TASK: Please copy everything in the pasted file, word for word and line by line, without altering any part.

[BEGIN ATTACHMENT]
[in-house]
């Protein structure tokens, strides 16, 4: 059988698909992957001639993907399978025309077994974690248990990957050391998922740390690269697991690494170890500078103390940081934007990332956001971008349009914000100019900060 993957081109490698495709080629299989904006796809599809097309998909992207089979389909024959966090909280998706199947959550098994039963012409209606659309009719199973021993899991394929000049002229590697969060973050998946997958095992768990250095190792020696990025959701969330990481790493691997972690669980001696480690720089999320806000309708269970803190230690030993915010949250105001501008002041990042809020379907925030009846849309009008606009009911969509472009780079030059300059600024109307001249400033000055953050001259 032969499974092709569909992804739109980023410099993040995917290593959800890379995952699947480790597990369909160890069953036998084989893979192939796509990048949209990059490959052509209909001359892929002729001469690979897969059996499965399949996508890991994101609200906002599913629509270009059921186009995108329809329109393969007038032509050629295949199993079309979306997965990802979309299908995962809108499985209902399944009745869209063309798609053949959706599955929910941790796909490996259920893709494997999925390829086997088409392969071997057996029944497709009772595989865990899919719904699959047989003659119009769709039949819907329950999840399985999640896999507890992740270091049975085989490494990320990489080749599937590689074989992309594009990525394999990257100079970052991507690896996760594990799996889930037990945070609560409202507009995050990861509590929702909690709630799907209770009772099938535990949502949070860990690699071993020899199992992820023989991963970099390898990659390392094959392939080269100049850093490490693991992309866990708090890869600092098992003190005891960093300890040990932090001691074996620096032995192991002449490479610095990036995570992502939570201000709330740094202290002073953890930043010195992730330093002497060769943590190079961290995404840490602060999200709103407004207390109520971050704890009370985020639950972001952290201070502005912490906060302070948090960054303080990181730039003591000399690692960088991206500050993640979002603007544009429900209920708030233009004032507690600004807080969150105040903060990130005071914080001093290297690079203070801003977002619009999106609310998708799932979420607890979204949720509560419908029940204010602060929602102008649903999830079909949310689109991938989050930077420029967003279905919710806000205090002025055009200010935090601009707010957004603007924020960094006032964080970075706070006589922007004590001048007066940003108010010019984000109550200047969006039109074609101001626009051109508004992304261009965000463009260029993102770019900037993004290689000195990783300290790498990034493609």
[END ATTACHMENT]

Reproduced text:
[in-house]
């Protein structure tokens, strides 16, 4: 059988698909992957001639993907399978025309077994974690248990990957050391998922740390690269697991690494170890500078103390940081934007990332956001971008349009914000100019900060 993957081109490698495709080629299989904006796809599809097309998909992207089979389909024959966090909280998706199947959550098994039963012409209606659309009719199973021993899991394929000049002229590697969060973050998946997958095992768990250095190792020696990025959701969330990481790493691997972690669980001696480690720089999320806000309708269970803190230690030993915010949250105001501008002041990042809020379907925030009846849309009008606009009911969509472009780079030059300059600024109307001249400033000055953050001259 032969499974092709569909992804739109980023410099993040995917290593959800890379995952699947480790597990369909160890069953036998084989893979192939796509990048949209990059490959052509209909001359892929002729001469690979897969059996499965399949996508890991994101609200906002599913629509270009059921186009995108329809329109393969007038032509050629295949199993079309979306997965990802979309299908995962809108499985209902399944009745869209063309798609053949959706599955929910941790796909490996259920893709494997999925390829086997088409392969071997057996029944497709009772595989865990899919719904699959047989003659119009769709039949819907329950999840399985999640896999507890992740270091049975085989490494990320990489080749599937590689074989992309594009990525394999990257100079970052991507690896996760594990799996889930037990945070609560409202507009995050990861509590929702909690709630799907209770009772099938535990949502949070860990690699071993020899199992992820023989991963970099390898990659390392094959392939080269100049850093490490693991992309866990708090890869600092098992003190005891960093300890040990932090001691074996620096032995192991002449490479610095990036995570992502939570201000709330740094202290002073953890930043010195992730330093002497060769943590190079961290995404840490602060999200709103407004207390109520971050704890009370985020639950972001952290201070502005912490906060302070948090960054303080990181730039003591000399690692960088991206500050993640979002603007544009429900209920708030233009004032507690600004807080969150105040903060990130005071914080001093290297690079203070801003977002619009999106609310998708799932979420607890979204949720509560419908029940204010602060929602102008649903999830079909949310689109991938989050930077420029967003279905919710806000205090002025055009200010935090601009707010957004603007924020960094006032964080970075706070006589922007004590001048007066940003108010010019984000109550200047969006039109074609101001626009051109508004992304261009965000463009260029993102770019900037993004290689000195990783300290790498990034493609």